We study the random geometry of first passage percolation on the complete graph equipped with independent and identically distributed positive edge weights. We consider the case where the lower extreme values of the edge weights are highly separated. This model exhibits strong disorder and a crossover between local and global scales. Local neighborhoods are related to invasion percolation that display self-organised criticality. Globally, the edges with relevant edge weights form a barely supercritical Erdős–Rényi random graph that can be described by branching processes. This near-critical behaviour gives rise to optimal paths that are considerably longer than logarithmic in the number of vertices, interpolating between random graph and minimal spanning tree path lengths. Crucial to our approach is the quantification of the extreme-value behavior of small edge weights in terms of a sequence of parameters (sn)n≥1 that characterises the different universality classes for first passage percolation on the complete graph. We investigate the case where sn→ ∞ with sn= o(n1 / 3) , which corresponds to the barely supercritical setting. We identify the scaling limit of the weight of the optimal path between two vertices, and we prove that the number of edges in this path obeys a central limit theorem with mean approximately snlog(n/sn3) and variance sn2log(n/sn3). Remarkably, our proof also applies to n-dependent edge weights of the form Esn, where E is an exponential random variable with mean 1, thus settling a conjecture of Bhamidi et al. (Weak disorder asymptotics in the stochastic meanfield model of distance. Ann Appl Probab 22(1):29–69, 2012). The proof relies on a decomposition of the smallest-weight tree into an initial part following invasion percolation dynamics, and a main part following branching process dynamics. The initial part has been studied in Eckhoff et al. (Long paths in first passage percolation on the complete graph I. Local PWIT dynamics. Electron. J. Probab. 25:1–45, 2020. https://doi.org/10.1214/20-EJP484); the current paper focuses on the global branching dynamics.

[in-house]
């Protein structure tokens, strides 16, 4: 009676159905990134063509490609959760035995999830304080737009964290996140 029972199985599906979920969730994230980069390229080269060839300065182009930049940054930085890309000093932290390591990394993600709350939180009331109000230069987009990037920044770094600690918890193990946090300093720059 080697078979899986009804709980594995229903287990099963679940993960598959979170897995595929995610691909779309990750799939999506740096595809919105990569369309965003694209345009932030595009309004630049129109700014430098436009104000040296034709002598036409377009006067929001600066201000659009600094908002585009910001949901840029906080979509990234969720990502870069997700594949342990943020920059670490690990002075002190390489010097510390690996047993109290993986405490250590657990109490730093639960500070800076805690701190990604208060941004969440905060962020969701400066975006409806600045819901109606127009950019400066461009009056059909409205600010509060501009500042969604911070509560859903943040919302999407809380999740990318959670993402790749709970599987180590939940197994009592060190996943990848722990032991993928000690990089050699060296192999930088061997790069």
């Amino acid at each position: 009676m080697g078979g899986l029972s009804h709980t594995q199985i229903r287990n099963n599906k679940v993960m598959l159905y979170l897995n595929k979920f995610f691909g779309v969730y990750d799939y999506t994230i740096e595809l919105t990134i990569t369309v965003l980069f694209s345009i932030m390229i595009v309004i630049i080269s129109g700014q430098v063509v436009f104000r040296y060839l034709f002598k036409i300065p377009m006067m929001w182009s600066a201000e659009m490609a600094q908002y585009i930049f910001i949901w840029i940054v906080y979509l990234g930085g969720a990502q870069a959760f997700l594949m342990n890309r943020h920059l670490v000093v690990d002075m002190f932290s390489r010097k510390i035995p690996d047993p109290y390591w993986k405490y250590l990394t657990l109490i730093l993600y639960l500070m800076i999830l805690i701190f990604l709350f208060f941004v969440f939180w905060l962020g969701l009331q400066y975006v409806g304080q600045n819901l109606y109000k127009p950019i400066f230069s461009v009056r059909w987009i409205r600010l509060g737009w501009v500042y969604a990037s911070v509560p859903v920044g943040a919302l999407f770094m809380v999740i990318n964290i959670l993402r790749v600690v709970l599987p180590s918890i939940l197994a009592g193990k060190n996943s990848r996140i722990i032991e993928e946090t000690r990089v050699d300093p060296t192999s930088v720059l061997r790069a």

- Continuous-time branching processes
- First-passage percolation
- Invasion percolation
- Stochastic mean-field model of distance
- Strong disorder